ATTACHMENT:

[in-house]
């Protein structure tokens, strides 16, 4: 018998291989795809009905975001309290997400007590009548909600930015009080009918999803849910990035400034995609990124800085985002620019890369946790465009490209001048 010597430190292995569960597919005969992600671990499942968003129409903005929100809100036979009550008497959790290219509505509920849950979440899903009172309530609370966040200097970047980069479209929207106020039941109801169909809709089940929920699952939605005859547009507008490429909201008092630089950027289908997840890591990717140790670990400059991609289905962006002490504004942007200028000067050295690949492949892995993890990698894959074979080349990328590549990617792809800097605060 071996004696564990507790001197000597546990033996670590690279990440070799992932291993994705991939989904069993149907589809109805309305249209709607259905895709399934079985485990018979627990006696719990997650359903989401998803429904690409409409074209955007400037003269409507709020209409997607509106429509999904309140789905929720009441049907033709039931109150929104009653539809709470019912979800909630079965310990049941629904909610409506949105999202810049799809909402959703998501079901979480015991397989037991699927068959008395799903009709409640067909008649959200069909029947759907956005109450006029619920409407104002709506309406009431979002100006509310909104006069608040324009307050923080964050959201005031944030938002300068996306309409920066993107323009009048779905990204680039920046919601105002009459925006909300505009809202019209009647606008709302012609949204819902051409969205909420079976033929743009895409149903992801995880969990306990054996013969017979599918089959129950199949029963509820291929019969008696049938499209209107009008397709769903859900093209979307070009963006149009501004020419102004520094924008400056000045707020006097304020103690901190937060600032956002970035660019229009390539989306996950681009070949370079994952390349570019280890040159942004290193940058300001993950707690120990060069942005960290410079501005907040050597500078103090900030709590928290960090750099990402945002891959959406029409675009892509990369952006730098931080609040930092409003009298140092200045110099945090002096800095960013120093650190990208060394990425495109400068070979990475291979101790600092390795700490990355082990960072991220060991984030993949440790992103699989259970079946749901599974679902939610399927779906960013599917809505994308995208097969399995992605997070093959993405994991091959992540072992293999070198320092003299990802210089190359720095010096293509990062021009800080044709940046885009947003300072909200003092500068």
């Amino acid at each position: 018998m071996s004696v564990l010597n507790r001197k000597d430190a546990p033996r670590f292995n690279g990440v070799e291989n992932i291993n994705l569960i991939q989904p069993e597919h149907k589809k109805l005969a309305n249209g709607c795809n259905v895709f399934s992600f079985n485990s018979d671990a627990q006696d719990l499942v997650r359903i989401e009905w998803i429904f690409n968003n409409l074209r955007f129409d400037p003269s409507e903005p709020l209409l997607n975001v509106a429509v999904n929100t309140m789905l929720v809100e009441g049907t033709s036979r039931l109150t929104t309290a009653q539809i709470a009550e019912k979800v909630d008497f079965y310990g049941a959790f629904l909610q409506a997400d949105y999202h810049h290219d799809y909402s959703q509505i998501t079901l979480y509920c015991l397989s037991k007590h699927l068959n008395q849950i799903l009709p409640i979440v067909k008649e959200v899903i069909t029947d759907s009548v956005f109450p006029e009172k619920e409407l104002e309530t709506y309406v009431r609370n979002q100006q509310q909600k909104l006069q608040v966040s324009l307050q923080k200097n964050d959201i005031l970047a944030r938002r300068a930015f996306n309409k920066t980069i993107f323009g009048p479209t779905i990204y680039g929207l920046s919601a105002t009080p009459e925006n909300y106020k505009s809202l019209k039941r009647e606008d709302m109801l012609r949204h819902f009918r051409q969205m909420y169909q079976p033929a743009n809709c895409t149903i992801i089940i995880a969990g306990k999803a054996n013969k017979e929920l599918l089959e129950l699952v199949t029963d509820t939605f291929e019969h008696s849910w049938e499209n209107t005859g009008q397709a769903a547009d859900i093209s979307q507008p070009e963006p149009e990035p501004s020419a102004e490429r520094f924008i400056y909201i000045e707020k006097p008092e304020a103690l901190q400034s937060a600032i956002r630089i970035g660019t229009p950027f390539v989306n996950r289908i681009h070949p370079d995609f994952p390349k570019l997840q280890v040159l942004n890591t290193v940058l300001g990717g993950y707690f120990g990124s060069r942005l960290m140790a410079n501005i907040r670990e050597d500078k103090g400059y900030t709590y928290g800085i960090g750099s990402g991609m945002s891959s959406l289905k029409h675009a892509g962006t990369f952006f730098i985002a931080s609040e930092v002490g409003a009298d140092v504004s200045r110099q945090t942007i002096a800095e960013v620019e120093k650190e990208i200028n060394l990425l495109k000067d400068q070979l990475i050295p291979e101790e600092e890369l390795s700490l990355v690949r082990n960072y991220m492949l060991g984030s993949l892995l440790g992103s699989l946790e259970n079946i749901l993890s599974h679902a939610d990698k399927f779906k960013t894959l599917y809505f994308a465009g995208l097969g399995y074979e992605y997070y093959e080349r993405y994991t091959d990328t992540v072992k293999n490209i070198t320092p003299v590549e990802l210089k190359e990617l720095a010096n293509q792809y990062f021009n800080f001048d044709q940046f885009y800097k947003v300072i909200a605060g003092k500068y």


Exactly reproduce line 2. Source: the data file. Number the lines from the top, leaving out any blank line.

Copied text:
């Protein structure tokens, strides 16, 4: 018998291989795809009905975001309290997400007590009548909600930015009080009918999803849910990035400034995609990124800085985002620019890369946790465009490209001048 010597430190292995569960597919005969992600671990499942968003129409903005929100809100036979009550008497959790290219509505509920849950979440899903009172309530609370966040200097970047980069479209929207106020039941109801169909809709089940929920699952939605005859547009507008490429909201008092630089950027289908997840890591990717140790670990400059991609289905962006002490504004942007200028000067050295690949492949892995993890990698894959074979080349990328590549990617792809800097605060 071996004696564990507790001197000597546990033996670590690279990440070799992932291993994705991939989904069993149907589809109805309305249209709607259905895709399934079985485990018979627990006696719990997650359903989401998803429904690409409409074209955007400037003269409507709020209409997607509106429509999904309140789905929720009441049907033709039931109150929104009653539809709470019912979800909630079965310990049941629904909610409506949105999202810049799809909402959703998501079901979480015991397989037991699927068959008395799903009709409640067909008649959200069909029947759907956005109450006029619920409407104002709506309406009431979002100006509310909104006069608040324009307050923080964050959201005031944030938002300068996306309409920066993107323009009048779905990204680039920046919601105002009459925006909300505009809202019209009647606008709302012609949204819902051409969205909420079976033929743009895409149903992801995880969990306990054996013969017979599918089959129950199949029963509820291929019969008696049938499209209107009008397709769903859900093209979307070009963006149009501004020419102004520094924008400056000045707020006097304020103690901190937060600032956002970035660019229009390539989306996950681009070949370079994952390349570019280890040159942004290193940058300001993950707690120990060069942005960290410079501005907040050597500078103090900030709590928290960090750099990402945002891959959406029409675009892509990369952006730098931080609040930092409003009298140092200045110099945090002096800095960013120093650190990208060394990425495109400068070979990475291979101790600092390795700490990355082990960072991220060991984030993949440790992103699989259970079946749901599974679902939610399927779906960013599917809505994308995208097969399995992605997070093959993405994991091959992540072992293999070198320092003299990802210089190359720095010096293509990062021009800080044709940046885009947003300072909200003092500068």